(34.) See, e.g., SPS Agreement, Annex B, [paragraph] 3 and TBT Agreement, art. 10, [paragraph] 1. The latter states, "Each Member, shall ensure that an enquiry point exists which is able to answer all reasonable enquiries from other Members and interested parties in other Members."

(35.) On this, see BATTINI, supra note 9, at 211. See generally Sabino Cassese, Relations Between International Organizations and National Administrations, in XIXTH INTERNATIONAL CONGRESS OF ADMINISTRATIVE SCIENCES, BERLIN (WEST) 1983: PROCEEDINGS 159, 177-80 (1983) (examining the international role of domestic bureaucracies).

(36.) TBT Agreement arts. 2, 5.

(37.) TBT Agreement arts. 3, 7-8.

(38.) On the role of the IFAC, see Claude Trolliet & John Hegarty, Regulatory Reform and Trade Liberalization in Accountancy Services, in DOMESTIC REGULATION & SERVICE TRADE LIBERALIZATION, supra note 24, at 147. Information on the role of the Italian National Council of Accountants and Business Consultants was obtained by direct research of the Council's archives.

(39.) TBT Agreement art. 10, [paragraph] 1.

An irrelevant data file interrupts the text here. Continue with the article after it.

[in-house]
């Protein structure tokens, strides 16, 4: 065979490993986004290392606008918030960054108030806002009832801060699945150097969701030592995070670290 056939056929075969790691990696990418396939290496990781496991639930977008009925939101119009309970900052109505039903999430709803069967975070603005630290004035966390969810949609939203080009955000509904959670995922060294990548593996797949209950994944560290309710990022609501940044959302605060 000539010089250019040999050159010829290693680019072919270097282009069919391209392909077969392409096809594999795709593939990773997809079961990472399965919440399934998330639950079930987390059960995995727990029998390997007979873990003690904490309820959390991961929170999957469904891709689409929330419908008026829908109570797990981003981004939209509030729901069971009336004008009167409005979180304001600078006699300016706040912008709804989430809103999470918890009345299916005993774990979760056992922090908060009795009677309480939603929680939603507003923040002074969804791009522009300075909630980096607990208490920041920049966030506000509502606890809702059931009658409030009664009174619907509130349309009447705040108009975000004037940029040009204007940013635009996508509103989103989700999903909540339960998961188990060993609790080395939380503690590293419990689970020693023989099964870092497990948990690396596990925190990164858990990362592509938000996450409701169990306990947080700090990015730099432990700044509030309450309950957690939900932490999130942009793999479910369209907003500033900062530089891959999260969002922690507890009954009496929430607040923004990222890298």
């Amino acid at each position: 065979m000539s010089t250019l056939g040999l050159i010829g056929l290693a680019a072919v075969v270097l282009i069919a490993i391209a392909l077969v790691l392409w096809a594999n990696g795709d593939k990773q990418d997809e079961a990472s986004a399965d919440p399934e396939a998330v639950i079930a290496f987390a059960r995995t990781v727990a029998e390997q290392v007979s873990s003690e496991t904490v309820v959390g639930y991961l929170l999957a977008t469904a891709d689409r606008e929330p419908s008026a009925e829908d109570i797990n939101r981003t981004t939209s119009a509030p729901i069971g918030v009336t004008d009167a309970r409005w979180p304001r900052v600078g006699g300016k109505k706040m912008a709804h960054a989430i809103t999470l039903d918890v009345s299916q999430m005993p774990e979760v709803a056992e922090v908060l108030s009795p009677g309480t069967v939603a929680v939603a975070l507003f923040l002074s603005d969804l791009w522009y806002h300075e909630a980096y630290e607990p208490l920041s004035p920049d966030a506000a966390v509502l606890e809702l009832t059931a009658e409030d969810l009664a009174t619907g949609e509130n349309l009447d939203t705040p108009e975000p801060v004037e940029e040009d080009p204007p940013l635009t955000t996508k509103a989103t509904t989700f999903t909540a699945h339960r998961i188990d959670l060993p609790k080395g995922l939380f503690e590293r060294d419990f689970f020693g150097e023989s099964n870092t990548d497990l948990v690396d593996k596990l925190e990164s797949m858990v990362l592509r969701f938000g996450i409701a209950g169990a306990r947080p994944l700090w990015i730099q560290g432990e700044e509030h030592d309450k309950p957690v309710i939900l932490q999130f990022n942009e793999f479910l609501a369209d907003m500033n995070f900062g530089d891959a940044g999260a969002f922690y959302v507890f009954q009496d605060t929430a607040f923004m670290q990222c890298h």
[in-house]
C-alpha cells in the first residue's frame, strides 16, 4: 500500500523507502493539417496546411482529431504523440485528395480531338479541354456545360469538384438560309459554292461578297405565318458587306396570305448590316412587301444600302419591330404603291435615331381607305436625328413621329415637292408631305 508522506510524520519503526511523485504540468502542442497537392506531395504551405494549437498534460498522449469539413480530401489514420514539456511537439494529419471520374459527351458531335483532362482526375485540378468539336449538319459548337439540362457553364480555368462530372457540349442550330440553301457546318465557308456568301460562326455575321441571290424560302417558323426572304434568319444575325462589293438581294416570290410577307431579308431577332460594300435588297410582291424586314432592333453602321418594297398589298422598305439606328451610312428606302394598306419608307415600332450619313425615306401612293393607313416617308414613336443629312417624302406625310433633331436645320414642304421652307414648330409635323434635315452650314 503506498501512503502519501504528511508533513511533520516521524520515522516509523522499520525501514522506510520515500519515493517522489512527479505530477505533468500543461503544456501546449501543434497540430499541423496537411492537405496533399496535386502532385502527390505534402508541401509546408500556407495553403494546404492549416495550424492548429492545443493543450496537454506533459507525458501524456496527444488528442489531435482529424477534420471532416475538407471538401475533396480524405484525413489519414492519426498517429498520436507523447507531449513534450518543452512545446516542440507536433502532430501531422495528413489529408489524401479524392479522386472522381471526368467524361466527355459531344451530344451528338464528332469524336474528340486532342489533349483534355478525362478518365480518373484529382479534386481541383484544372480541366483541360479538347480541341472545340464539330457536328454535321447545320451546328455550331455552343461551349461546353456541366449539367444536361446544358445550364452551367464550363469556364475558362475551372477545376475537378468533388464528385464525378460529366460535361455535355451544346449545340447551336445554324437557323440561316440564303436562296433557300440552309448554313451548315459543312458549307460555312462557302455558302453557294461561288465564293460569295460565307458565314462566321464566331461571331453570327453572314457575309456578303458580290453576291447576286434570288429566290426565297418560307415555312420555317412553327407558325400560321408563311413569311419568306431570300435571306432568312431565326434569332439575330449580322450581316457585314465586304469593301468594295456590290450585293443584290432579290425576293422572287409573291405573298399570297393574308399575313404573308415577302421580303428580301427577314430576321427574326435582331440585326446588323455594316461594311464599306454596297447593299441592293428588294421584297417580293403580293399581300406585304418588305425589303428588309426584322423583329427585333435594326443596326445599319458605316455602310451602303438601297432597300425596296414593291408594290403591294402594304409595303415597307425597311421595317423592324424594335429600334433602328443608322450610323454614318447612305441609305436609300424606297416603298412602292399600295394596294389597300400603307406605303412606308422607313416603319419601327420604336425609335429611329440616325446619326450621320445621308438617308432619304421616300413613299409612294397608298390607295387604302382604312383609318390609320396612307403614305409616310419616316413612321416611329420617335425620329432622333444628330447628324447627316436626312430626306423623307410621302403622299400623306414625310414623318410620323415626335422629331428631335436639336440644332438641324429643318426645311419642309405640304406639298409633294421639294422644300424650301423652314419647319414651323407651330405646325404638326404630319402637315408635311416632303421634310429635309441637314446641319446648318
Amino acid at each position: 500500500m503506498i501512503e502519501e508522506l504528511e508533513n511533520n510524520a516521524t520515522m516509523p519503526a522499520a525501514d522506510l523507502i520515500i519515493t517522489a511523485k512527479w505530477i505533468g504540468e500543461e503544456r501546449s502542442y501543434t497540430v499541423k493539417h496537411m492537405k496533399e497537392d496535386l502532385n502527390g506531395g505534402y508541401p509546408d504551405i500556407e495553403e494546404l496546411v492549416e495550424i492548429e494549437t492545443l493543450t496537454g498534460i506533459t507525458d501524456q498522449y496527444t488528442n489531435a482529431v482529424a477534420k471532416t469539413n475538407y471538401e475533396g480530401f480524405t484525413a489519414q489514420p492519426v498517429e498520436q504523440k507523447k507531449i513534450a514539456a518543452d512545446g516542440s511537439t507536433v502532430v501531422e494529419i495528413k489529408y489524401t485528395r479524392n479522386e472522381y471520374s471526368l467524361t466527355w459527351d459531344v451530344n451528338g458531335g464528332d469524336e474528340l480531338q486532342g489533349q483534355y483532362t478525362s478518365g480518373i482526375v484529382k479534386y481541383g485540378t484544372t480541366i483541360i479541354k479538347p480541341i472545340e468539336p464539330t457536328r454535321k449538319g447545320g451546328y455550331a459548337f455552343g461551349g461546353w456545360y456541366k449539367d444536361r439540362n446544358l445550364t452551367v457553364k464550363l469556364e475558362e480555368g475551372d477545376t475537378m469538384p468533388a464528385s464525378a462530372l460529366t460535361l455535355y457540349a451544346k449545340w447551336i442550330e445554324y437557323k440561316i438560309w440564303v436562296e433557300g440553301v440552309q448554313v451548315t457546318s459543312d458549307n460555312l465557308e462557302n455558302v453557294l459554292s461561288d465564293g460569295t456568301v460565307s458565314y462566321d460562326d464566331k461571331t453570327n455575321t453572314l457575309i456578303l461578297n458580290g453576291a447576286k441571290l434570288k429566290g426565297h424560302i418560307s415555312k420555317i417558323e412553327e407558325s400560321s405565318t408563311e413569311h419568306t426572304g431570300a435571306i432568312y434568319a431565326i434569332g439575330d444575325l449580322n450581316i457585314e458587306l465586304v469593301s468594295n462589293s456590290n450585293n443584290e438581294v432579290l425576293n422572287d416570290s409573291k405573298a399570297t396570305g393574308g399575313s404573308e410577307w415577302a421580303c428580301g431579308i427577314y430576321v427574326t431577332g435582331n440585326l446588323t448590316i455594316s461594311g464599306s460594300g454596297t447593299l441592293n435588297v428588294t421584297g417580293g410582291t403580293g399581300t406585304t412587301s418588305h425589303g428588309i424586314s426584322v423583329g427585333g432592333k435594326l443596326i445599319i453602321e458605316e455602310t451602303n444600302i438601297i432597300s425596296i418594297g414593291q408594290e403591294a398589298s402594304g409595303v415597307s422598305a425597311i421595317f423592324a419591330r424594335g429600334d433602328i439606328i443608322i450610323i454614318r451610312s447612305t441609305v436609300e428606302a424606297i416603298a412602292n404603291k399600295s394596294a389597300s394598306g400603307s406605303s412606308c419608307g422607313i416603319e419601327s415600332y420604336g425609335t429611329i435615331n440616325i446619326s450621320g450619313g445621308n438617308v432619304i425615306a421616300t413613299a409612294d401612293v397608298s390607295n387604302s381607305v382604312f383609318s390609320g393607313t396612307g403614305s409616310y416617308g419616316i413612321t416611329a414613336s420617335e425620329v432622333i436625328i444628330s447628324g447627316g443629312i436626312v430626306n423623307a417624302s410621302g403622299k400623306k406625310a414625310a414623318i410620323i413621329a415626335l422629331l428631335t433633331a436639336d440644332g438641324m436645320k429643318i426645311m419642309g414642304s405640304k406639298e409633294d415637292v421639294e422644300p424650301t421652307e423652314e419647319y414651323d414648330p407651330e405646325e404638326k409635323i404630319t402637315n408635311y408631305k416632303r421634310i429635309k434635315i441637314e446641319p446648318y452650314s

(41.) Because "the Appellate Body proceduralizes the substantive WTO obligations," it has extended "basic elements of the democratic principle and the rule of law to aliens." See von Bogdandy, supra note 31, at 128, 132. The phenomenon of proceduralizing substantive obligations is also evident in other cases, like in the Poverty Reduction Strategies of the World Bank and International Monetary Fund. These two organizations grant loans to low-income countries on the condition that national programs are prepared with the participation of government and administrative bodies, as well as interested parties such as civil society organizations, minorities, unions, and research institutes, and that the results of such participation be taken into account in preparation of the programs. See The World Bank Group, Topics in Development, Poverty, Poverty Reduction Strategies (on file with Law & Contemp. Probs.), EXTPRS/0,,menuPK:384207-pagePK:149018~piPK:149093~theSitePK:384201,00.html (last visited Mar. 27, 2005).